Effectiveness of Raising Good Cholesterol Isn’t the Same as Lowering Bad Cholesterol

cholesterol
According to a new study, published in the Journal of the American College of Cardiology, good cholesterol is linked to a person facing higher risks of dying from cancer, heart disease and other related causes. The results of the study suggest that having good cholesterol at a low level doesn’t mean seem to be a risk factor of heart disease on its own. Also, raising a person’s HDL doesn’t mean that it will reduce the risk of experiencing a heart disease.

A lot of patients are treated with statins for lowering their LDL, or what is known as bad cholesterol, and to reduce the risk they face of experiencing a cardiac episode. Statins are medications, used by such patients, that able to block the enzyme which is required by the human body for producing cholesterol. But there are patients who don’t respond to such treatment. That is why HDL is being studied by researchers to observe if raising a person’s good cholesterol level might have the same effects as lowering the level of bad cholesterol.

For the purpose of this research more than 631,000 people were considered. All of the individuals didn’t have any prior cardiovascular conditions. The individuals were selected by using the CANHEART cohort. CANHEAR cohort is a research database which links together various datasets based on individuals and the population as a whole in Ontario, Canada. It covers cardiac risk factors, medications, sociodemographics, etc. The individuals for the study were between the ages 40-105. The average age was 57.2. All of them had lived for at least two years in Ontario, as of 1st January, 2008. The current research is also the first study that evaluates the link between the death of a person and HDL, being exposed to the same environment and health care system.

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Based on HDL, the individuals were divided into two groups. Individuals living healthier lifestyles had their levels of HDL compared to habits that were less healthy. The results showed that socioeconomically disadvantaged people, whose lifestyle behaviors were not adequately healthy, had the lowest HDL levels.

Furthermore, even when the lifestyles factors were taken into account, the levels of low HDL were still linked to higher risks of experiencing death due to cardiovascular and non-cardiovascular diseases. It was observed that individuals who had very levels of HDL were at an increased risk of dying due to non-cardiovascular diseases, such as cancer.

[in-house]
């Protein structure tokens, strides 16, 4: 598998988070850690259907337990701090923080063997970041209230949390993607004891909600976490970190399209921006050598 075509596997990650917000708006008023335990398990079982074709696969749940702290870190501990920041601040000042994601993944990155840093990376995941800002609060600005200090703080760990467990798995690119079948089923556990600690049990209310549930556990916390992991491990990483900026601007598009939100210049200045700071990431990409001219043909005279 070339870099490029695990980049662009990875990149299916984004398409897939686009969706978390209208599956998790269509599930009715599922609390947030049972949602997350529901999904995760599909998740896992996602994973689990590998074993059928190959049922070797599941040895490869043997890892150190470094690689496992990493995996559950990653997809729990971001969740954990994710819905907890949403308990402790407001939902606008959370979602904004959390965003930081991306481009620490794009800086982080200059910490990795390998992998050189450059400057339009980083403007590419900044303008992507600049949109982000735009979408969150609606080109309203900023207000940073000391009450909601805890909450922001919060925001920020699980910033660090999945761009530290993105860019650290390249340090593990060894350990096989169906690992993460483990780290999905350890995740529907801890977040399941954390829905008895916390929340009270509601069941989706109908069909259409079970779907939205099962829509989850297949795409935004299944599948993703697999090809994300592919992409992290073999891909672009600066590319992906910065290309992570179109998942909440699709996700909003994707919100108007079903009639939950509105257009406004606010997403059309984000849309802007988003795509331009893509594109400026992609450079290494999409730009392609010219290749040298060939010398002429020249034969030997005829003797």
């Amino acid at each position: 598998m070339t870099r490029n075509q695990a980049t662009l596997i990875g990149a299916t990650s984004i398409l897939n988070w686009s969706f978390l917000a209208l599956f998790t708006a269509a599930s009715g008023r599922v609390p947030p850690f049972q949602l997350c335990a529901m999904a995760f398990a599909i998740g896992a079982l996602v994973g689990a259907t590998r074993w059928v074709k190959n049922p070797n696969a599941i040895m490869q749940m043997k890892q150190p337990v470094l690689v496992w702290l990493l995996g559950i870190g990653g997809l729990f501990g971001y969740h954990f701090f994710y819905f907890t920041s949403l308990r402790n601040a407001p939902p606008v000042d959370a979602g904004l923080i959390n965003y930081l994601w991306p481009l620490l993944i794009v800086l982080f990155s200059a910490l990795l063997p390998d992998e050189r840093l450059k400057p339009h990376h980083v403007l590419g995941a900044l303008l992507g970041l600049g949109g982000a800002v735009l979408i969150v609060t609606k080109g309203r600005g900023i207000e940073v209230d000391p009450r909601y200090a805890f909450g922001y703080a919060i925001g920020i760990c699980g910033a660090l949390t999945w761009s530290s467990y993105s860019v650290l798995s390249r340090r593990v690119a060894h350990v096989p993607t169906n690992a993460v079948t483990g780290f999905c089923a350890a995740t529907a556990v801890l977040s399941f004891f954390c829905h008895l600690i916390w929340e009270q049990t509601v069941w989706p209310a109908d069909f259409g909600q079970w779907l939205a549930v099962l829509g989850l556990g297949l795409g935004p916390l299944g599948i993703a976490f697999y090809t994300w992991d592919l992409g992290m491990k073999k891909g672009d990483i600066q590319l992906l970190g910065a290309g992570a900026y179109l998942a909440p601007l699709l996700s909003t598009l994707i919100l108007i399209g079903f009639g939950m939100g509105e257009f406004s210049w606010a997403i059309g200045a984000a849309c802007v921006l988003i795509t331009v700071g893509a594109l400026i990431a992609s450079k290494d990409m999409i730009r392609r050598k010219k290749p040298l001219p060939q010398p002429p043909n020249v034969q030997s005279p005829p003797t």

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While the current study is similar to previously conducted research that shows the link between low levels of HDL and an increased risk of dying due to cardiovascular disease, it is the first study that also presents a similar link between dying due to other diseases and levels of HDL.

According to the researchers, the results from this study show that HDL might not be an important risk factor as previously believed with regards to cardiovascular disease.

The current study isn’t without its limitations though. A few potentially significant HDL aspects weren’t examined by the team of researchers. These aspects include the association with sizes of particles, subclasses or function with non-cardiovascular and cardiovascular mortality. The researchers also didn’t have the entire population’s alcohol use or smoking status data. But they were able to supplement the required date through an additional survey.

Further research is required to better understand the levels of HDL and what link they have to a person’s risk of dying due to cardiovascular and non-cardiovascular diseases.

Category: News

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Article by: Douglas Norman

Douglas writes all the latest health news for BodyFatLoss. He is very diligent about finding all the facts and sources of any new health and fitness findings.